So I always wondered if at any point the devs had sat down and tried to figure out their critical mass. ie. how many players do we need per server for there to be a reasonable chance that a player can find a public quest/ scenario/ open world pvp/ instance to do at prime time/ off peak daytime/ night? I’m sure they didn’t.

Note: In game economies are a different issue. They do require a certain number of active players, but those players don’t all need to be online at the same time.

Raising the Critical Mass

So there are some design decisions that will raise the critical mass of a game and spread the existing player base:

  1. Non scaling content that needs large numbers of people (ie. raids of fixed size, battlegrounds of fixed size)
  2. Larger group size.
  3. Lots of group content spread all across the level range
  4. Lots of levels, and lots of content that is level specific (ie. difficult to group with people outside your current level range)
  5. Wide choice of group content (eg. lots and lots of public quests)
  6. Very large world with long travel times (ie. once you have found people, how difficult is it to get the group together)
  7. Highly tuned content. (ie. people reluctant to run it with people they don’t know or in PUGs.)

So in general, the more choices people have about what group content to do, the more people you need to have online to raise the chances that other people will also want to do it.

Lowering the Critical Mass

Likewise, other design decisions will lower the critical mass of a game, and funnel existing players together:

  1. Have people from all timezones on the same servers (means people who play offpeak from one timezone are more likely to find other players)
  2. Good LFG channel and functionality
  3. Robust PUG scene. (ie. an atmosphere where people feel encouraged to join random groups)
  4. Announcements when public quests become active (ie. to funnel people towards them)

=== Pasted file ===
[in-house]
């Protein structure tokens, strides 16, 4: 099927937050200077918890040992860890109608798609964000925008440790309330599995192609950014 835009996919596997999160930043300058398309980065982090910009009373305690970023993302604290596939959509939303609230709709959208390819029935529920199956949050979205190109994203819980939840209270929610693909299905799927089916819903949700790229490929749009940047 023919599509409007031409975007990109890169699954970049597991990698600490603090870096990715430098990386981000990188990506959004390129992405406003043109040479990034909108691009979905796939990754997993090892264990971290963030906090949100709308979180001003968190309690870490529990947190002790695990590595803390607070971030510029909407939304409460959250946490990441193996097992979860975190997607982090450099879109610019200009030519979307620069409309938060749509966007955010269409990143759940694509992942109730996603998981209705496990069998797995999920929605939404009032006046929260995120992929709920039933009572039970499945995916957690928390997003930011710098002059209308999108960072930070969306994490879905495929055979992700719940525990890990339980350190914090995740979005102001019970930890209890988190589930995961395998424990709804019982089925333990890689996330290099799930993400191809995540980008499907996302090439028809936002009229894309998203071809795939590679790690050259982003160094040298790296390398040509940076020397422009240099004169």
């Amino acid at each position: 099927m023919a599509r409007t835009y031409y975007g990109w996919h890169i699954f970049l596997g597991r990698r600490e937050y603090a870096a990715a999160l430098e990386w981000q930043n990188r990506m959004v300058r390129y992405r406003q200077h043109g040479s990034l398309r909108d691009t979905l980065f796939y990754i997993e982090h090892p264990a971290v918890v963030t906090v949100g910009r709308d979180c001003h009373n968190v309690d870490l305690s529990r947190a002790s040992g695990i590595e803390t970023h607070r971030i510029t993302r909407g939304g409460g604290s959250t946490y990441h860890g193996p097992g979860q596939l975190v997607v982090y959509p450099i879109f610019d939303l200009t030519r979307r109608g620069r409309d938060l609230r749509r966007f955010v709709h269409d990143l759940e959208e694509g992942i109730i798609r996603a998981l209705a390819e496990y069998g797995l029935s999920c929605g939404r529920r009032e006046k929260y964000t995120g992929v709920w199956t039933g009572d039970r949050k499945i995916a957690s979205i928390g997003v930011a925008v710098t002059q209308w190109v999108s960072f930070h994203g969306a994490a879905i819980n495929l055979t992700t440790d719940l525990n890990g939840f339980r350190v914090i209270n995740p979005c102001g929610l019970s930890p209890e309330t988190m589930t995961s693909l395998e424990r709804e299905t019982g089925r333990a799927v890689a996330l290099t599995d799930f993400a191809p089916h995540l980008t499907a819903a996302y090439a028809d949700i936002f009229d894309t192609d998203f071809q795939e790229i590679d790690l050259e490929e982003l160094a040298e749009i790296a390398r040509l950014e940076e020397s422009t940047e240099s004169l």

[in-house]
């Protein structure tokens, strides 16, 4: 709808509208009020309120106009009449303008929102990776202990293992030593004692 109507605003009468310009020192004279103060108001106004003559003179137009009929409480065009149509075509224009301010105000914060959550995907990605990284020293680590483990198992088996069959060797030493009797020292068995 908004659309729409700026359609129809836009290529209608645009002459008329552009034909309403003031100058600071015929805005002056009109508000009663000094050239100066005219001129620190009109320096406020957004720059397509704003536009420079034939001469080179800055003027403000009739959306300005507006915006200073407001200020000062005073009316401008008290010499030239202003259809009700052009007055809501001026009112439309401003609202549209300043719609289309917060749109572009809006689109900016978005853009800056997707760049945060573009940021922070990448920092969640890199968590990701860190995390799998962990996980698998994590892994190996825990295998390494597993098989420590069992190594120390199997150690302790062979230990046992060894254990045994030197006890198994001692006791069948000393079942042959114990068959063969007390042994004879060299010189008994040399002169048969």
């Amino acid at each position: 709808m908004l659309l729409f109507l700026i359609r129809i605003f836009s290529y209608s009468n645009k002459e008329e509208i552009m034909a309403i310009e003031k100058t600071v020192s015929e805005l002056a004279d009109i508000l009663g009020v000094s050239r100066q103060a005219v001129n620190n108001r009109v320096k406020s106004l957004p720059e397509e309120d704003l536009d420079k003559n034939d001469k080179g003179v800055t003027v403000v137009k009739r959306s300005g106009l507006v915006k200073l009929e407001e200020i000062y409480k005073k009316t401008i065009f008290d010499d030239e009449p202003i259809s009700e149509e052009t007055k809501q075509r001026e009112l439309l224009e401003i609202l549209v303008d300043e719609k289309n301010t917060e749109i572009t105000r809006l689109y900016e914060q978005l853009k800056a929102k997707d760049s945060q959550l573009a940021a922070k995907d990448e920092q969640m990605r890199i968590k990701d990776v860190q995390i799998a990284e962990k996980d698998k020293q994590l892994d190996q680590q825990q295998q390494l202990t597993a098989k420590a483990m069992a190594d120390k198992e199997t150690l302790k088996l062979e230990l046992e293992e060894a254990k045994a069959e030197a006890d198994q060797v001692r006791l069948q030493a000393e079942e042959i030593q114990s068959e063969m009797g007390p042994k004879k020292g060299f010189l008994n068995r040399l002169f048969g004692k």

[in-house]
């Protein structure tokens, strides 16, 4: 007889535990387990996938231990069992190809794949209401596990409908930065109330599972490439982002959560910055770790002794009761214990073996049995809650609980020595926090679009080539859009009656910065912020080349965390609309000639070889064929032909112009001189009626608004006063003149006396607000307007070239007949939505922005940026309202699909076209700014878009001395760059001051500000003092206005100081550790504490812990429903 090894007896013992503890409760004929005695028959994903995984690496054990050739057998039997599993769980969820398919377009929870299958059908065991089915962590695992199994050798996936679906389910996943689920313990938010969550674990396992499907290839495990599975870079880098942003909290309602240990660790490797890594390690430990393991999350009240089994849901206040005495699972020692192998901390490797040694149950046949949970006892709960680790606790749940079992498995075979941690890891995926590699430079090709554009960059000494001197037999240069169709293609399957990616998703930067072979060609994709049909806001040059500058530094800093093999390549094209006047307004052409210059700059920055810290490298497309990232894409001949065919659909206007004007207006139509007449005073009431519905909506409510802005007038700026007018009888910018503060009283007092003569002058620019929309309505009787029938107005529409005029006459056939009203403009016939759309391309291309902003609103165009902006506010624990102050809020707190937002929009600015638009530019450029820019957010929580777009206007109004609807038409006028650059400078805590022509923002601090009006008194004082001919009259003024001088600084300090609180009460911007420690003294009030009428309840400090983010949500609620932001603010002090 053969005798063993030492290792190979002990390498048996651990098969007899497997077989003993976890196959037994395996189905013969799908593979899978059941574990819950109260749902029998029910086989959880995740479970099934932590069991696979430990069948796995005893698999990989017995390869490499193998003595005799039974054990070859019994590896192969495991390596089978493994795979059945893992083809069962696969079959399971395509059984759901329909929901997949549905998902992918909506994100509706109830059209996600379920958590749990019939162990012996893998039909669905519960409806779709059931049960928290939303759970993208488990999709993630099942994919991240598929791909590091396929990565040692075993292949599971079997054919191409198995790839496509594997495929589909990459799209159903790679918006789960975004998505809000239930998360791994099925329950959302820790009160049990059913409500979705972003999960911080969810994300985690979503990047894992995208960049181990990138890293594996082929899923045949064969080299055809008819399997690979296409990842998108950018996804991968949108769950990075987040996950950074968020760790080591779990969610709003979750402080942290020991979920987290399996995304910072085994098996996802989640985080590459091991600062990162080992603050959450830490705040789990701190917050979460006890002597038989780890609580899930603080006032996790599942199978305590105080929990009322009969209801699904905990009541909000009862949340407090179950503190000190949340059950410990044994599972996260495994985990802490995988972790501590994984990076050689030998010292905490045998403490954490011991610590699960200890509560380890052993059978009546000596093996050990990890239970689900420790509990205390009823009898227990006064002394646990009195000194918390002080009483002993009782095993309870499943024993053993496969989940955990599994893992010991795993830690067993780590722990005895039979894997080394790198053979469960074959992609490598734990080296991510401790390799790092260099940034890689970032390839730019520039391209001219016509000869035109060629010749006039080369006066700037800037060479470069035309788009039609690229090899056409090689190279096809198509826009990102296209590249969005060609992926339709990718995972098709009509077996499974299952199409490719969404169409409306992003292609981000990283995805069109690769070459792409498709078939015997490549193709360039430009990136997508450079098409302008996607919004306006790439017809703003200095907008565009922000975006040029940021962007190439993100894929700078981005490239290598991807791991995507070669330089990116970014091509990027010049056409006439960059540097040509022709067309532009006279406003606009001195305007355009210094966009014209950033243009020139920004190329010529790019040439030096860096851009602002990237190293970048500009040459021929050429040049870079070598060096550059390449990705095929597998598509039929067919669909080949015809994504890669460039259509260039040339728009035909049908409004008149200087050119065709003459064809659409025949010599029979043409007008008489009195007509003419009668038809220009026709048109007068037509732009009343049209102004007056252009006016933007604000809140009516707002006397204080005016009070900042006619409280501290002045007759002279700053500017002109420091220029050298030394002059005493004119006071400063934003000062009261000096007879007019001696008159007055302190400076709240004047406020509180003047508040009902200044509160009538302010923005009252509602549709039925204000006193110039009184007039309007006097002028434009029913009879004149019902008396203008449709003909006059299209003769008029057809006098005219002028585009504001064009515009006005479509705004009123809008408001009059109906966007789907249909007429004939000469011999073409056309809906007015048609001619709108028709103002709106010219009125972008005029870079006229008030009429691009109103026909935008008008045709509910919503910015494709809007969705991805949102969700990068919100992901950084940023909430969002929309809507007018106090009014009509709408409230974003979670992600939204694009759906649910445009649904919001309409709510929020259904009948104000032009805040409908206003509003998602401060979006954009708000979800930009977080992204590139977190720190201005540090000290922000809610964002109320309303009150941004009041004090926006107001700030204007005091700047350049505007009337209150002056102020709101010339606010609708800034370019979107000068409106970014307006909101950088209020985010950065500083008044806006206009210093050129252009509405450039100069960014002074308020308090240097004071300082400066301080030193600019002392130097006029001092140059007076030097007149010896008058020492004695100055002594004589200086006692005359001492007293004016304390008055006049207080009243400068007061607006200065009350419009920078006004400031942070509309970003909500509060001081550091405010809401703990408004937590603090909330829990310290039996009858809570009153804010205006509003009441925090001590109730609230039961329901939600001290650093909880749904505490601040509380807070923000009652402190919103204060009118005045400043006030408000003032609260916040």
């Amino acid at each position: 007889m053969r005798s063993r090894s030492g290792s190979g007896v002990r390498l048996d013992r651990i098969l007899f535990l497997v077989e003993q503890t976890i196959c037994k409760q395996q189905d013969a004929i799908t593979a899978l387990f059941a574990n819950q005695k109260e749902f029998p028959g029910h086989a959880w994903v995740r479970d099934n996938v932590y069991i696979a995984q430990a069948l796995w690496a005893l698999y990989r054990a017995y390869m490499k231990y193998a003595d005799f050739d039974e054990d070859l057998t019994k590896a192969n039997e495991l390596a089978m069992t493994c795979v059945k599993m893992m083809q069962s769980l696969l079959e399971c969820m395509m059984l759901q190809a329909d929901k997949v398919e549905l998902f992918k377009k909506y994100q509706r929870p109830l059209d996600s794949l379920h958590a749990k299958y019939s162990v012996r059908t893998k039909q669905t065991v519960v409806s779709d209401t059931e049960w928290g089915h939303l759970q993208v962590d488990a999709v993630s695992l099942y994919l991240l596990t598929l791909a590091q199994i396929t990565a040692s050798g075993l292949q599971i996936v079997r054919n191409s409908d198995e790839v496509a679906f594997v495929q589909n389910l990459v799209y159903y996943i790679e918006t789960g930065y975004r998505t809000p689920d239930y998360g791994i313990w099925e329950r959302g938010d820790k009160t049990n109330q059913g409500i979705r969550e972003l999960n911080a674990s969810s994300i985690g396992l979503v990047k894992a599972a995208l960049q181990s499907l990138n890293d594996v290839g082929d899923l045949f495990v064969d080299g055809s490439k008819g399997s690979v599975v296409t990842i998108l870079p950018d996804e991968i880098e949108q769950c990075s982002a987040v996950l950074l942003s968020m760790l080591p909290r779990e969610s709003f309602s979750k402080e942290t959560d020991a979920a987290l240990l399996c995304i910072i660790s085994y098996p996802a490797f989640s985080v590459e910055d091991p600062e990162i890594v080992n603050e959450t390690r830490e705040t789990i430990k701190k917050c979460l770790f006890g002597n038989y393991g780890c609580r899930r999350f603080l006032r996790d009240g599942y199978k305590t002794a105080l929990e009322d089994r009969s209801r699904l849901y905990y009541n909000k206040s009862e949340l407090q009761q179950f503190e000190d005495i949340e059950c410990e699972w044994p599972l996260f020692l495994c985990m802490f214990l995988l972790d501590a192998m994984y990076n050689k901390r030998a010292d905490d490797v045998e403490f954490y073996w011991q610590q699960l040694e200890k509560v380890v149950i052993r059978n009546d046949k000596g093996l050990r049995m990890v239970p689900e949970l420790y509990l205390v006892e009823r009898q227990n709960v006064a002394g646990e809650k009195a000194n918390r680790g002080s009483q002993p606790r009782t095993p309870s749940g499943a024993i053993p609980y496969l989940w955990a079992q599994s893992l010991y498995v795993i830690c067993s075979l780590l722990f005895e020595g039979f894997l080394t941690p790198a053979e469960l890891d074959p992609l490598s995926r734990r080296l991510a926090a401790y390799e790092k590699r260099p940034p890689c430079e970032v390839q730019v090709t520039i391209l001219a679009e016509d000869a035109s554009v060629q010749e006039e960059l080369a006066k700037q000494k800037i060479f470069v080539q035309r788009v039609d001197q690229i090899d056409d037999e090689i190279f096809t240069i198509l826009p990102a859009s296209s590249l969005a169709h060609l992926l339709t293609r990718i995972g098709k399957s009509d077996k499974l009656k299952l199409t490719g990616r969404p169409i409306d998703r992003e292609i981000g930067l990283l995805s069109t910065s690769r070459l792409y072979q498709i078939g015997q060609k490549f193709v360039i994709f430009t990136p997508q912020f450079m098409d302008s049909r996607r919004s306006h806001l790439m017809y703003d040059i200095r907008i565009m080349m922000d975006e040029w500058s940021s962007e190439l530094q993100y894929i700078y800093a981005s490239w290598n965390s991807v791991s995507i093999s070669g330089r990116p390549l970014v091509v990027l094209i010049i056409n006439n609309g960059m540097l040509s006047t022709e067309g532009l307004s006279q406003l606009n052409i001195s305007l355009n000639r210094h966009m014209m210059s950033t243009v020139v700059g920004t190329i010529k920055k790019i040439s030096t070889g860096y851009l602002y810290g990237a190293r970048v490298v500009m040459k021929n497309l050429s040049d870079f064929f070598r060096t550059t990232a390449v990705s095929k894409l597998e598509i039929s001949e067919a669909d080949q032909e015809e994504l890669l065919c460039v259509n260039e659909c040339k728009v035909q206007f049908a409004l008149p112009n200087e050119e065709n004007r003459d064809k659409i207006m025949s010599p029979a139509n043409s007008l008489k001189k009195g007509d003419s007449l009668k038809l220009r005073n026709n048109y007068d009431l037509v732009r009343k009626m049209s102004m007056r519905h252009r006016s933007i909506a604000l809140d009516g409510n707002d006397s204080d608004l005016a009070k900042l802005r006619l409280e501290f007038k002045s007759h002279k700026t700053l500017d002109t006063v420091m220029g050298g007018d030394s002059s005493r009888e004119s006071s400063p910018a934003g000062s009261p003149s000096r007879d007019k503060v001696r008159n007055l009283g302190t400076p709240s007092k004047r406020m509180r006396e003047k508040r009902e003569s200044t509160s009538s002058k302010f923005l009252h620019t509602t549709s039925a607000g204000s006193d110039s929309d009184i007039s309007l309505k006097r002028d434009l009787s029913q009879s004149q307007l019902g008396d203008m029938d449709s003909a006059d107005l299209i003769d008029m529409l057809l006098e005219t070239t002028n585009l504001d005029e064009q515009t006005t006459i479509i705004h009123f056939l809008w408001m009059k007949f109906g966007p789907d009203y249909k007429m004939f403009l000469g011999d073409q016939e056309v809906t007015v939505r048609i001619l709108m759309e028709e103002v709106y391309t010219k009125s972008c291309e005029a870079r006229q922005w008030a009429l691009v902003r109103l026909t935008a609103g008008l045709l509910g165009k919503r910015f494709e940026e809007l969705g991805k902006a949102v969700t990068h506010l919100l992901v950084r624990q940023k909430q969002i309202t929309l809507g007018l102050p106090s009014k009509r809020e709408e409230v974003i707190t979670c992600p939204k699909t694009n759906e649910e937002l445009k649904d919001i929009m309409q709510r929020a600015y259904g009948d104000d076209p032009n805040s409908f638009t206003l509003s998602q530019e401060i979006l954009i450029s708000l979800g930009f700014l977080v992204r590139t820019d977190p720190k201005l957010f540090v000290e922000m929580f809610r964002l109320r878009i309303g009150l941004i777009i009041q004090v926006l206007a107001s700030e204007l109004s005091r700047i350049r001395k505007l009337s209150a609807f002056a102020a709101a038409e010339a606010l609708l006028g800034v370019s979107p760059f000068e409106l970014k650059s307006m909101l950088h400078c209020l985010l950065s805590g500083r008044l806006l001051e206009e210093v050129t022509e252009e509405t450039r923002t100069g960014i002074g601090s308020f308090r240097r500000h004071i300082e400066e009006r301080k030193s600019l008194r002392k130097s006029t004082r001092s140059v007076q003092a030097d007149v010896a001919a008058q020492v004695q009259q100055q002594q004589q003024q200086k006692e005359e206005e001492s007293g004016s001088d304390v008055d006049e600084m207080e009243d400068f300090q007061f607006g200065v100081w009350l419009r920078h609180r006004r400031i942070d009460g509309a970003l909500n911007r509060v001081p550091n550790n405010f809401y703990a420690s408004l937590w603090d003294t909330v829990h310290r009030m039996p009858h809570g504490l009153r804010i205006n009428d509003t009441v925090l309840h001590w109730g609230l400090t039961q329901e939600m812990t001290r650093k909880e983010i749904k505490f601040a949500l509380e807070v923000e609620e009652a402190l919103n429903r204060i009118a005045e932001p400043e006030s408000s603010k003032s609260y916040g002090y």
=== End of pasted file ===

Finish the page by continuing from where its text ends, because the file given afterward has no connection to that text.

5. Reward systems that funnel people towards specific group content (ie. daily dungeon rewards)
  6. Lots of solo or small group content
  7. Scaled encounters. Lots to do for different group sizes.

Is cross-server PUGs the answer?

Just from looking at those lists it’s easy to see that WoW is specifically designed to work fine with a lower player population. This seems ironic given how much more popular it is than other MMOs, but I do think it is one reason for the game’s massive success. It really is much easier to log in and just play.

On the other hand, the high critical mass design statements lead to a wider, deeper, larger game. I would rather PLAY that game, but … as soon as the critical mass dips too far down, you lose many of the advantages. More and more I believe that just as Wolfshead suggested, better scaling is the answer.

Is it possible to have the best of both worlds? It might be that in WoW, the cross-server PvE PUGs that are coming next patch will be more game changing than anyone yet guesses. Surely it will be easier to find groups for those lower level instances when you have several servers contributing to the player pool. And if PUGs for raids are implemented across server also, who knows where it could end?